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DOE Handbook
Electrical Safety
- General Requirements -


This section deals with the reliability and effective maintenance of electrical systems that can be achieved in part by careful planning and proper design. The training of personnel in safety-related work practices that pertain to their respective job assignments is outlined.

Only qualified persons shall perform electrical repairs. Once a problem is discovered while
troubleshooting or maintaining electrical equipment, any further work on this component or
system must be suspended until the associated corrective actions are processed through a
work control system. It is dangerous for an unqualified worker to attempt electrical repair.
Before any electrical maintenance or troubleshooting is performed, sources of electrical energy
shall be deenergized, except where it is necessary for troubleshooting, testing, or areas that are
infeasible to deenergize. All energy sources shall be brought to a safe state. For example,
capacitors shall be discharged and high capacitance elements shall be short-circuited and

The first consideration for working on any electrical system is to have the circuit positively
deenergized. All circuits and equipment must be considered energized until opened, tagged,
and/or locked according to an approved procedure and should be proven deenergized by
testing with an approved testing device known to be in proper working order. NFPA 70E refers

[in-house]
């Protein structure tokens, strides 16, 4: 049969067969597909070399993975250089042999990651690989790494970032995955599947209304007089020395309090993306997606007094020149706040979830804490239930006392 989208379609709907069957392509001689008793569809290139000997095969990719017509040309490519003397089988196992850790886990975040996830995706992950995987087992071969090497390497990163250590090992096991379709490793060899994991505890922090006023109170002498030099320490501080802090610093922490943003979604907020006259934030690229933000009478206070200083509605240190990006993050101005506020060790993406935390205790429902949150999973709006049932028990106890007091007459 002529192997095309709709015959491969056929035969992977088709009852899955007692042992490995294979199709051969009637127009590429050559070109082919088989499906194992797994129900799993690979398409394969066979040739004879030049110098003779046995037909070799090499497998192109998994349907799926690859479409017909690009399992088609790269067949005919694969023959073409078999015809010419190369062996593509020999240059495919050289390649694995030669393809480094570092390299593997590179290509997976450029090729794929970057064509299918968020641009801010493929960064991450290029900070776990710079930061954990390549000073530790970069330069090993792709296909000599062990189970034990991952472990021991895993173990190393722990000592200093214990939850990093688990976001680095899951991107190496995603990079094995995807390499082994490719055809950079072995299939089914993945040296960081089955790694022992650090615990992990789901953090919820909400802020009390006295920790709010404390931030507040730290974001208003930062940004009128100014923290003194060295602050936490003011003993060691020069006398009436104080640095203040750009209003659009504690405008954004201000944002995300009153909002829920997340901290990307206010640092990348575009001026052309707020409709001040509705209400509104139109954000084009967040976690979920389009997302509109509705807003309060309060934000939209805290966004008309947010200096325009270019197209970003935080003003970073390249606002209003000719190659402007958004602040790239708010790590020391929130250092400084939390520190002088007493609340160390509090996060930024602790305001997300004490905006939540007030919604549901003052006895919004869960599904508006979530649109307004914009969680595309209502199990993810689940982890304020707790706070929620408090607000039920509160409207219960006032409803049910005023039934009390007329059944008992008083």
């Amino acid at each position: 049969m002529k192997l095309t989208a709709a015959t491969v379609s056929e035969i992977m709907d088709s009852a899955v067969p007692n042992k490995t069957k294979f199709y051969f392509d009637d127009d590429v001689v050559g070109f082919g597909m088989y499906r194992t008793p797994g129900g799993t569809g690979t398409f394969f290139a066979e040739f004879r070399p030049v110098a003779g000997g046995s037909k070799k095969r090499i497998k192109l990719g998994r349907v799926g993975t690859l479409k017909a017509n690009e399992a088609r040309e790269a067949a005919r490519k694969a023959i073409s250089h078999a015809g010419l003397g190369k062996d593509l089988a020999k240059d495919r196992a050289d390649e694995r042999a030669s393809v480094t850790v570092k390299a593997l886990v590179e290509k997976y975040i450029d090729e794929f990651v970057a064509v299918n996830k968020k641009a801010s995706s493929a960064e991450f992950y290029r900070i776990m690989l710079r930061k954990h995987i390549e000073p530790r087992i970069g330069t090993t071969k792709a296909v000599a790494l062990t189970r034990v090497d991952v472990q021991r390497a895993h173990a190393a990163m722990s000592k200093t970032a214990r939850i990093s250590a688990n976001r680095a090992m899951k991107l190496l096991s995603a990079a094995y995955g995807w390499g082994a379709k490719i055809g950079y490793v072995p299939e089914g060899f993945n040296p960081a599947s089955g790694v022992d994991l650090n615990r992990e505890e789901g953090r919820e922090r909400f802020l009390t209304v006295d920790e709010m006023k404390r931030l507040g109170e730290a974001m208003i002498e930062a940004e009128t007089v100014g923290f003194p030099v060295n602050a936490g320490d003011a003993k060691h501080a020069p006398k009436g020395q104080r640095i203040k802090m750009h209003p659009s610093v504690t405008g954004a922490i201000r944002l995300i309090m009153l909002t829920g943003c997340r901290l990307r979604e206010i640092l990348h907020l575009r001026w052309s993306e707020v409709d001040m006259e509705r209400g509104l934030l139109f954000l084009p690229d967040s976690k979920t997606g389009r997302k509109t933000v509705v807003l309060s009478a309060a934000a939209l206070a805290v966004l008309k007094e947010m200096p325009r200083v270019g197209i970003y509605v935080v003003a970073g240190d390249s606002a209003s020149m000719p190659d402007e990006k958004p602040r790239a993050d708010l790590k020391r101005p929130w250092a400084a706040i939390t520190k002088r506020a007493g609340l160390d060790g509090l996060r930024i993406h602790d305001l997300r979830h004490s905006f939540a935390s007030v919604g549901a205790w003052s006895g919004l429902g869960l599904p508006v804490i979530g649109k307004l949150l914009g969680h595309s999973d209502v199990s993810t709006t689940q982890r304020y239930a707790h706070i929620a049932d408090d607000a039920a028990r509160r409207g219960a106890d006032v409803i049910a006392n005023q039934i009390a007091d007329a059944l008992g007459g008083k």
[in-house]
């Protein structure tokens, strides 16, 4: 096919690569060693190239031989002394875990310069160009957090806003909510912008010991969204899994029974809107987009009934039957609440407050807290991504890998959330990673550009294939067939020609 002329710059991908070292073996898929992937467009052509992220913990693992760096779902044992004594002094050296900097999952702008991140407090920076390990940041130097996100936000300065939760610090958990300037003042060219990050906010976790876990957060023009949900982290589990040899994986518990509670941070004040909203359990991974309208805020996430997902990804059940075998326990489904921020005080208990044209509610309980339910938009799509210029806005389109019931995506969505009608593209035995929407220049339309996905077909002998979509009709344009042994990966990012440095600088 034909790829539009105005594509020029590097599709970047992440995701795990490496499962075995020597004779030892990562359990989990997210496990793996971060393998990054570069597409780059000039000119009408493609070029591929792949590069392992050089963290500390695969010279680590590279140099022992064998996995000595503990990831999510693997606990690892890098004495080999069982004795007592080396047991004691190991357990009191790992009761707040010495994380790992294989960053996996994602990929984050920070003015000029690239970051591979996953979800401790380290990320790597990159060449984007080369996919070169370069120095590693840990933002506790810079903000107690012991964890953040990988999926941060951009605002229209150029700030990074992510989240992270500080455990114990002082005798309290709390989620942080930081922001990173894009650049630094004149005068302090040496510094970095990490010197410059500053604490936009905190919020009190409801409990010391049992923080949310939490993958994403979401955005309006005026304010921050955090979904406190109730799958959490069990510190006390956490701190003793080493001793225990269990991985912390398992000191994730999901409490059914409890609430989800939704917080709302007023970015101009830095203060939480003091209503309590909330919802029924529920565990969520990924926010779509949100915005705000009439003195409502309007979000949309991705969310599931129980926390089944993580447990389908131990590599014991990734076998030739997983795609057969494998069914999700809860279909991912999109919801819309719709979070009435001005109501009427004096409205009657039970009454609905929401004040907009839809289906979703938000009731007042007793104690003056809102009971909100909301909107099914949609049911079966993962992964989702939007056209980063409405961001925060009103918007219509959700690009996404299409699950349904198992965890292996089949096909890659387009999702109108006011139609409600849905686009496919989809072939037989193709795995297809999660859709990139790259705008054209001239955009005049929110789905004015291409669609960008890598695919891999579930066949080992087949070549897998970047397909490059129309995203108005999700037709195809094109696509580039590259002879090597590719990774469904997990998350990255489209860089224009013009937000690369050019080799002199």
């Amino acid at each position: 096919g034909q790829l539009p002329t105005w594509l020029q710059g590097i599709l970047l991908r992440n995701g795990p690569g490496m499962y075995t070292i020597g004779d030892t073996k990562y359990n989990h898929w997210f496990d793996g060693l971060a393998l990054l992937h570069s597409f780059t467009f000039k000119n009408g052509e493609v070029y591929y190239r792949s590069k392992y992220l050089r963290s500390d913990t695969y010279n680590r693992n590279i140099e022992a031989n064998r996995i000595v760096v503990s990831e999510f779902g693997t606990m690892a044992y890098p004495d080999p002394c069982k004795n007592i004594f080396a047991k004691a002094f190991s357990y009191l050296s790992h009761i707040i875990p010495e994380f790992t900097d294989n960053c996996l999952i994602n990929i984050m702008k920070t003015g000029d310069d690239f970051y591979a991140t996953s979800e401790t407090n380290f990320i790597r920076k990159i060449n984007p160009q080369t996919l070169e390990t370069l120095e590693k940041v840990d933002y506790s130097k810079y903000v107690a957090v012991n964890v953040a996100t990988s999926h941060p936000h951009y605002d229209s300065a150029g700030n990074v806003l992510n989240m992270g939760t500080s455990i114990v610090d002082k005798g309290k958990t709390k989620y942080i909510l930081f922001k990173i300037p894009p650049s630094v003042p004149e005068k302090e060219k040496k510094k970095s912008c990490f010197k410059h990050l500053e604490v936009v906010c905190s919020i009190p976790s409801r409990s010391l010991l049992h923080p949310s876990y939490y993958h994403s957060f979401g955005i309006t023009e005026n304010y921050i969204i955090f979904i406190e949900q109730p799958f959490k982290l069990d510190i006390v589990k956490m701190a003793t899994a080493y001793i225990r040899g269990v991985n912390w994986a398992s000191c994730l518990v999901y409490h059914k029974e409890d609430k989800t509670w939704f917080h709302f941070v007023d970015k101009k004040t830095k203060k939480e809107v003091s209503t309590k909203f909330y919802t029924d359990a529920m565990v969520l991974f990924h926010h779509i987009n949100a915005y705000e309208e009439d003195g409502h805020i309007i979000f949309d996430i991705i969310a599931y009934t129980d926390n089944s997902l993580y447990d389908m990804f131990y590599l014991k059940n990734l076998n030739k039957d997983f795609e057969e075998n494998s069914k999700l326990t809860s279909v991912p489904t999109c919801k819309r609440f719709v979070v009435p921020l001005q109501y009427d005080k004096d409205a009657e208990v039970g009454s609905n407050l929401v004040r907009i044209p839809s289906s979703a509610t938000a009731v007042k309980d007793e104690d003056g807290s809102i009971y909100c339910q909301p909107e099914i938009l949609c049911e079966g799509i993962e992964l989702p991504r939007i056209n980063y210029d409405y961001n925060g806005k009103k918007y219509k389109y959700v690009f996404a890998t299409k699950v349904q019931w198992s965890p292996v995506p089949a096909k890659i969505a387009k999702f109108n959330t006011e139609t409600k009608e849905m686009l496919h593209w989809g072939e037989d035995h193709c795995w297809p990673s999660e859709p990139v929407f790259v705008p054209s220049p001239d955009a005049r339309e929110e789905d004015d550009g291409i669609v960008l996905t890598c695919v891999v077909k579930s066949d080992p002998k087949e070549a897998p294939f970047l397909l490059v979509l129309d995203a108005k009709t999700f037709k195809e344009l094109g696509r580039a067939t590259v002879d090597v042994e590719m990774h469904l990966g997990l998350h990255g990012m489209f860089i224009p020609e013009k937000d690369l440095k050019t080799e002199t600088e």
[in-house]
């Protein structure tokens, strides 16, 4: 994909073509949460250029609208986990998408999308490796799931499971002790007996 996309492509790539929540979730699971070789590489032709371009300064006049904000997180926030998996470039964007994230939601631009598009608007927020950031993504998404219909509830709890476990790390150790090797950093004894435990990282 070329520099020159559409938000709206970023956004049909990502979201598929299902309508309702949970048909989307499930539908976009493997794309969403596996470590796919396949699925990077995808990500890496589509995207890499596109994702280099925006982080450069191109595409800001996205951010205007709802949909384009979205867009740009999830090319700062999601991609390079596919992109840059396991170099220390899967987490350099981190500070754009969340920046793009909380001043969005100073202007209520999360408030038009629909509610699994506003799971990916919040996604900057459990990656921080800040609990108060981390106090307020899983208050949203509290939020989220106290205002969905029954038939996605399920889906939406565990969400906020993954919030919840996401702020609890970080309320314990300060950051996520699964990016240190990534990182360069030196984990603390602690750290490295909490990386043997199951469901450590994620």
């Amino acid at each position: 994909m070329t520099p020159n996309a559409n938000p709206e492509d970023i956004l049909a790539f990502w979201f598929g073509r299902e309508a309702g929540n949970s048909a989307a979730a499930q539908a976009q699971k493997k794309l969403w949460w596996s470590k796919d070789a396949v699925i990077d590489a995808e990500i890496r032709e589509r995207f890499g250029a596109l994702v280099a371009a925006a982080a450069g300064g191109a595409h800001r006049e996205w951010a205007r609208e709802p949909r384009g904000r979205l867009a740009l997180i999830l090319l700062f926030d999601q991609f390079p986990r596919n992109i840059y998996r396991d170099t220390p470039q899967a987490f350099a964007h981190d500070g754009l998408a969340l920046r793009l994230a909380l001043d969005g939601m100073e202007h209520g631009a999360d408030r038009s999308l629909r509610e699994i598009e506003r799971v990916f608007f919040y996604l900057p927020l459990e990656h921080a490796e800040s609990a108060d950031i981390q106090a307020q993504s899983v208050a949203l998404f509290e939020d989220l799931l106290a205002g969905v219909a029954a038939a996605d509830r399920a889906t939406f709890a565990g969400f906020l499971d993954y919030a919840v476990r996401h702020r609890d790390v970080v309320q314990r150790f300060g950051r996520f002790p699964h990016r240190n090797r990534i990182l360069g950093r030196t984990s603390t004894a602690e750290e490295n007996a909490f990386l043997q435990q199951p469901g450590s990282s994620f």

to this as an electrically safe work condition and defines it as “a state in which the conductor or
circuit part to be worked on or near has been disconnected from energized parts, locked/tagged
in accordance with established standards, tested to ensure the absence of voltage, and
grounded if determined necessary.” The electrical hazard controls identified in NFPA 70E are
intended to protect a person from arc flash and shock hazards. Due to the explosive effects of
some arc events, physical trauma injuries could occur. The personal protective equipment
(PPE) requirement identified in NFPA 70E is intended to protect against physical trauma other
than exposure to the thermal effects of an arc flash.

Qualified employees performing such tasks as electrical repairs, modifications, and tests on
energized electrical systems, parts, and equipment need to comply with the following:

1. Parts to which an employee might be exposed shall be put into an electrically safe work
condition before the employee works on or near them, unless the employer can
demonstrate that deenergizing introduces additional or increased hazards or is infeasible